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[kuh n-sahyn] /kənˈsaɪn/
verb (used with object)
to hand over or deliver formally or officially; commit (often followed by to).
to transfer to another's custody or charge; entrust.
to set apart for or devote to (a special purpose or use):
to consign two afternoons a week to the club.
to banish or set apart in one's mind; relegate:
to consign unpleasant thoughts to oblivion.
  1. to ship, as by common carrier, especially for sale or custody.
  2. to address for such shipment.
Obsolete. to confirm or ratify, as with a seal or other token.
verb (used without object)
to agree or assent.
Obsolete. to yield or submit.
late Middle English
1400-50; late Middle English; apparently (< Middle French consigner) < Medieval Latin consignāre to mark with sign of cross, Latin: to mark with a seal. See con-, sign
Related forms
consignable, adjective
[kon-sig-ney-shuh n] /ˌkɒn sɪgˈneɪ ʃən/ (Show IPA),
preconsign, verb (used with object)
reconsign, verb (used with object)
unconsignable, adjective
unconsigned, adjective
1. relegate, assign. 2. confide. Unabridged
Based on the Random House Dictionary, © Random House, Inc. 2015.
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Examples from the web for consigned
  • The second is when the body is consigned to the grave.
  • Until late last year the dealmaking had been safely consigned to the annals of shareholder-value destruction.
  • They have consigned smallpox to history and should soon do the same for polio.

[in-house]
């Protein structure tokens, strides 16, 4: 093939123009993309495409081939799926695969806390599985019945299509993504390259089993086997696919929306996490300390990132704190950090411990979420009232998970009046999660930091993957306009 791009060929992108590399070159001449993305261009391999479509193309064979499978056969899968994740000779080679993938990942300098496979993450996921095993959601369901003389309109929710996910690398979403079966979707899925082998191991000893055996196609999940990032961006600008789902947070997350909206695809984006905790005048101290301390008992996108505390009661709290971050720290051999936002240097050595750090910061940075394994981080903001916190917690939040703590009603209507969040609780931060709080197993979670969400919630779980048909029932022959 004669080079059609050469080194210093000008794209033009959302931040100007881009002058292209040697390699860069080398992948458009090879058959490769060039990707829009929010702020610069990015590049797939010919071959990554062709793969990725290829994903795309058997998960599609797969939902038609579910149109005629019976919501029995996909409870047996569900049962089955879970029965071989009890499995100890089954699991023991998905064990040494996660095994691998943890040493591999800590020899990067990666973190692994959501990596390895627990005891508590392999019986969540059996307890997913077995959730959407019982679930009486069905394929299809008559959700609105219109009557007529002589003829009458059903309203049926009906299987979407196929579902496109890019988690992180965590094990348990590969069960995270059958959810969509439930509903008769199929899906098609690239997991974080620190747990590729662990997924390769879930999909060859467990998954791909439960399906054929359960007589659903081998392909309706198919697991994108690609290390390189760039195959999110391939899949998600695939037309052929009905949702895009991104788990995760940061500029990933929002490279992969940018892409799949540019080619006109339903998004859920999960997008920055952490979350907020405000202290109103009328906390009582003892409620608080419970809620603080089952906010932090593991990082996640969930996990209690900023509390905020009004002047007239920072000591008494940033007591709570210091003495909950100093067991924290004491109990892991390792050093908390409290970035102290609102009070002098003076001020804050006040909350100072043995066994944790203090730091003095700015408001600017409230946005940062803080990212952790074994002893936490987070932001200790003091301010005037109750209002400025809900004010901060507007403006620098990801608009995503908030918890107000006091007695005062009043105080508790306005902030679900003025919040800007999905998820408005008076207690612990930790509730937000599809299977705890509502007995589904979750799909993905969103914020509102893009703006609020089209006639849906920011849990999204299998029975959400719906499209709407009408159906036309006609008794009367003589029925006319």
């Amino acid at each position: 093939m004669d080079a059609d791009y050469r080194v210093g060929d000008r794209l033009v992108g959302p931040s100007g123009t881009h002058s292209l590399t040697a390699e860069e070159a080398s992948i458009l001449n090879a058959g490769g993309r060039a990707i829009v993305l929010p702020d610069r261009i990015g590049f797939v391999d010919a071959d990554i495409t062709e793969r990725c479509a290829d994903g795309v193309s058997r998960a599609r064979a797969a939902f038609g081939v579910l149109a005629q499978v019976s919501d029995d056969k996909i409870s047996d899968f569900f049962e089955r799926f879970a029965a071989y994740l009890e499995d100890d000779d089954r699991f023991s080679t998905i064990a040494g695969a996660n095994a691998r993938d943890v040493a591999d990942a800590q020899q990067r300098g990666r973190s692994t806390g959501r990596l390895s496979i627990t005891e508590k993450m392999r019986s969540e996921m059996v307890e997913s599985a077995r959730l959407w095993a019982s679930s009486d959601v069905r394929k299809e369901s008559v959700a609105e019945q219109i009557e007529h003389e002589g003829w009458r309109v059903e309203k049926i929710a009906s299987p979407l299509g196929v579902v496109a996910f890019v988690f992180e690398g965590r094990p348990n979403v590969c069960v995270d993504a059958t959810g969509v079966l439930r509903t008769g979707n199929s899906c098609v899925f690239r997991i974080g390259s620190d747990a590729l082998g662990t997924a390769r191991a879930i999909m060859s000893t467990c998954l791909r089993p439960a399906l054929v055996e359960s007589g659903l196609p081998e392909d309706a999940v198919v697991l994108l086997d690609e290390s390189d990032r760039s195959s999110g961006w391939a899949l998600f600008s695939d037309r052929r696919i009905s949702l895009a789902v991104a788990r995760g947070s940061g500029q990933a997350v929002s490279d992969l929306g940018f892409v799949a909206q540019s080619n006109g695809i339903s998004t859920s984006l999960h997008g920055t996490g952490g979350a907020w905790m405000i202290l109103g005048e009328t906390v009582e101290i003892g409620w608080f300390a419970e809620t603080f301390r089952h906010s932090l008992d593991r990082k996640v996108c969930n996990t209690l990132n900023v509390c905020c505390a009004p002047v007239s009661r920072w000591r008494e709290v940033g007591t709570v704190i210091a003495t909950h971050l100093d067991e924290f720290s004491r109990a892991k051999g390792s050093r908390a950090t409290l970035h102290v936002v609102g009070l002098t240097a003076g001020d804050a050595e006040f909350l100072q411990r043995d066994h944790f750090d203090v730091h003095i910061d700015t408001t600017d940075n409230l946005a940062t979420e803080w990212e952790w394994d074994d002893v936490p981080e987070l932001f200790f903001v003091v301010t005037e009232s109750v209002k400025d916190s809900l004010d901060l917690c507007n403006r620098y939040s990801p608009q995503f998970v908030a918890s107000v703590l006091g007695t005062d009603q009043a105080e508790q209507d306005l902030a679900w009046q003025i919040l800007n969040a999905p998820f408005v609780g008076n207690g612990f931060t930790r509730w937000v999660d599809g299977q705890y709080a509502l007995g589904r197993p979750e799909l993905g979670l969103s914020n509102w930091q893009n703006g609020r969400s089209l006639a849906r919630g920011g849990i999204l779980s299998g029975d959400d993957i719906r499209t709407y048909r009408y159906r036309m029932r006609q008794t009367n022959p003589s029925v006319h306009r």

• Garbage trucks are about to be consigned to the dustbin of history.
  • He had packed it in a trunk and consigned it to himself.
  • Books are consigned to stores, which is a wacky way to distribute anything.
  • They play a strain of punk that has consigned innumerable bands to the obscurity of dive bars and pirate radio.
  • For better or worse, it's consigned to the fickle custody of history.
  • It was traditionally consigned to hedgerows, protecting more valuable, edible crops from peckish goats.
  • Rightly, that is now consigned to the scrapheap of woeful clichés.
British Dictionary definitions for consigned


verb (mainly transitive)
to hand over or give into the care or charge of another; entrust
to commit irrevocably: he consigned the papers to the flames
to commit for admittance: to consign someone to jail
to address or deliver (goods) for sale, disposal, etc: it was consigned to his London address
(intransitive) (obsolete) to assent; agree
Derived Forms
consignable, adjective
consignation, noun
Word Origin
C15: from Old French consigner, from Latin consignāre to put one's seal to, sign, from signum mark, sign
Collins English Dictionary - Complete & Unabridged 2012 Digital Edition
© William Collins Sons & Co. Ltd. 1979, 1986 © HarperCollins
Publishers 1998, 2000, 2003, 2005, 2006, 2007, 2009, 2012
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Word Origin and History for consigned



early 15c., "to ratify by a sign or seal," from Middle French consigner (15c.), from Latin consignare "to seal, register," originally "to mark with a sign," from com- "together" (see com-) + signare "to sign, mark," from signum "sign" (see sign (n.)). Commercial sense is from 1650s. Related: Consignee; consignor.

Online Etymology Dictionary, © 2010 Douglas Harper
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